Argentina’s sub secretary of Mining Development, Mario Capello, expects exploration activities to rise by 2 per cent in 2017.
In an interview with local newspaper El Economista, Capello said that, in spite of the not so positive global outlook for exploration, 32 new companies have set foot in the South American country.
Many of such newcomers are from Australia, like Oceana Gold, but Canada remains the leading foreign investor in Argentina’s mining industry with a 60 per cent dominance.
“There is also Shangdon Gold, who left in 2011 due to the retentions issue, which no other country in the world had. We are very excited because Argentina’s biggest bounty is in mining,” the official said (in Spanish).
In partnership with Barrick Gold (TSX, NYSE:ABX), Chinese Shangdon Gold invested $1.2 billion in the construction of Pascua Lama, the first binational gold and silver mine between Chile and Argentina.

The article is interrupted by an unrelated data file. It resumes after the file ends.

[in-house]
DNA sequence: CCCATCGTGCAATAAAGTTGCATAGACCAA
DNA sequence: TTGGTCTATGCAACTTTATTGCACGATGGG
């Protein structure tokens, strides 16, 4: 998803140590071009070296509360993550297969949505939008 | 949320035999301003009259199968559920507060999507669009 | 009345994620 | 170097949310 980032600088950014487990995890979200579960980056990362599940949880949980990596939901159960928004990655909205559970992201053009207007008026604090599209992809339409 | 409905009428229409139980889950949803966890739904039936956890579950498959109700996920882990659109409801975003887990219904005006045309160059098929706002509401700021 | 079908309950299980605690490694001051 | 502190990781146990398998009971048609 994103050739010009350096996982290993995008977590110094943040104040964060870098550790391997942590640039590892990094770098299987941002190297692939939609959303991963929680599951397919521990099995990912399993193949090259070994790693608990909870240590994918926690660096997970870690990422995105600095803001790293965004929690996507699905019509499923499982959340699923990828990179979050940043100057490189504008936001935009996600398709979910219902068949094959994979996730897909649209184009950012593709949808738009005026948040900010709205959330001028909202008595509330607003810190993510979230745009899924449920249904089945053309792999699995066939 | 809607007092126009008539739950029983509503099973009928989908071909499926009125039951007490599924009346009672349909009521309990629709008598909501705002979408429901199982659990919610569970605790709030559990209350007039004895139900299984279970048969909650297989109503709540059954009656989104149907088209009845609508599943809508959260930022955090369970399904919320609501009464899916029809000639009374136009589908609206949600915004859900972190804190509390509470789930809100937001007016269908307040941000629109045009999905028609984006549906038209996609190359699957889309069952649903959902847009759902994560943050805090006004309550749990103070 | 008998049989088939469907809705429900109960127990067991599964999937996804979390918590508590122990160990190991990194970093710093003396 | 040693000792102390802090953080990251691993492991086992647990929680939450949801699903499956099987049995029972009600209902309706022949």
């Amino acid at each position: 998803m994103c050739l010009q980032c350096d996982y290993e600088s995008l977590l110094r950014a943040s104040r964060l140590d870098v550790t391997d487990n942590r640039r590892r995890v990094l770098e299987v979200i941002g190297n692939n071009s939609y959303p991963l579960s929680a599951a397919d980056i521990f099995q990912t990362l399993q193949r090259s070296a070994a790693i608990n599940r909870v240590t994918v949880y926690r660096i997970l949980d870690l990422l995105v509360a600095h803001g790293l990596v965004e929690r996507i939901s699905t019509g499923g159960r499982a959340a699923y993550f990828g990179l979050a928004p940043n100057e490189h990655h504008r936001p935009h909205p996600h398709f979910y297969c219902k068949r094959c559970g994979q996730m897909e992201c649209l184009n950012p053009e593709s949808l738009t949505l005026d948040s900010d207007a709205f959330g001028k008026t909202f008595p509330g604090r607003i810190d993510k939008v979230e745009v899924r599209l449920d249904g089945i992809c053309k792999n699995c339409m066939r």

For Capello, not only the one-of-a-kind project needs to be admired, but also Chile’s own mining industry. “Last year, our neighbours exported $300 billion just in copper, while Argentina only sold $4 billion,” he said.
The sub secretary of mining revealed that the country’s diplomatic missions are campaigning to lure in investors to Argentina’s six world-class porphyries located in the western provinces of Neuquén, Salta, and Catamarca.
Cappello said that president Mauricio Macri wants to reassure foreign miners that Argentina offers a safe, stable environment for the exploitation of copper, gold, silver, and lithium.